Should you receive NZ Super when you’re older?

Who gets what? Who pays?

Who gets what? Who pays?


KiwiSaver? The Government? Our taxes?The rich? The middle class? Our kids? Our grandkids? You?

These are sensitive questions, sparking hundreds of heated comments whenever we ask them online.

Right now everyone receives the same amount of Super, regardless of how well off they are - $411 for a single, $633 for a couple.

New Zealand is one of only four countries that have flat-rate universal superannuation, the others being Canada, Denmark and Russia.

It’s the biggest benefit in town, costing us $39 million a day.

In 20 years time the cost will triple to $120 million a day.

One quarter of the NZ government’s core operating expenditure goes on superannuation.

But how is it paid for? When we asked Kiwis this question, 41% thought it came out of a “separate fund”. They were wrong.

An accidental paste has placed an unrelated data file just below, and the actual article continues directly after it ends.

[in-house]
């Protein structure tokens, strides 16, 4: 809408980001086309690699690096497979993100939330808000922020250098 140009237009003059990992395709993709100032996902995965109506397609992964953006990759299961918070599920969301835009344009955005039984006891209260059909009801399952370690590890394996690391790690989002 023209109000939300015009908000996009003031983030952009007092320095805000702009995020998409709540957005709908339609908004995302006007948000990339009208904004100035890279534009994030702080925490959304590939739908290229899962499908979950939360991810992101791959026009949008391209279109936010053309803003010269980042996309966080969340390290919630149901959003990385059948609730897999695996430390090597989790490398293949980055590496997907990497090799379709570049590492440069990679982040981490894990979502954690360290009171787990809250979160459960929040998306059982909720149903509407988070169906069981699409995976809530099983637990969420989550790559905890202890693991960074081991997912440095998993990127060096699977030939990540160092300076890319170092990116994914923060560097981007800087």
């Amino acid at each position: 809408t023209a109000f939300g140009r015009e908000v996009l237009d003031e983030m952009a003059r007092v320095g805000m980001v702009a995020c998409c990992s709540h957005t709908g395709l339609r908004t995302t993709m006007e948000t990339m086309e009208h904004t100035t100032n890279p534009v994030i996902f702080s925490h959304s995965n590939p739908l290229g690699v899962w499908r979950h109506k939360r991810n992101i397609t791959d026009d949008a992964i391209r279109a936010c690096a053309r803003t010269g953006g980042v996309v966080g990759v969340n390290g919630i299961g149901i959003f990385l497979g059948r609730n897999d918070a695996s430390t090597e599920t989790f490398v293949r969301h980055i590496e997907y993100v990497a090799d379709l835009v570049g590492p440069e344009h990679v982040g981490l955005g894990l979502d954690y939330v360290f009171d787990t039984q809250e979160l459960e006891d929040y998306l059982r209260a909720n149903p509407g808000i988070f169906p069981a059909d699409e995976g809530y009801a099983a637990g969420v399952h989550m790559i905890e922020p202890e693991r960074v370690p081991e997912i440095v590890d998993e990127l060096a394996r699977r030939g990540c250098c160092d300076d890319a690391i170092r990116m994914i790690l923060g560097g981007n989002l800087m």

Super comes out of today’s taxes – the same taxes we need to fund education, health, law and order and everthing else the government pays for.

Many of today’s retirees say that because they have paid taxes all their life, they have “earned” their Super; it’s their “reward”.

So if the taxpayers of today are funding Super for today’s retirees, is it only fair that our children and grandchildren fund our Super later?

Or is that too big a burden to place on them, when the aged population is growing and the number of workers declining ...

By 2040, the ratio of workers to Superannuitants will drop from 4 to 1, to 2 to 1.

By 2060 the number of people aged 65+ will double.

Should the government take more taxes from the likes of health and education to pay the growing Super bill, or find another way to cover the cost: raise taxes? Borrow more?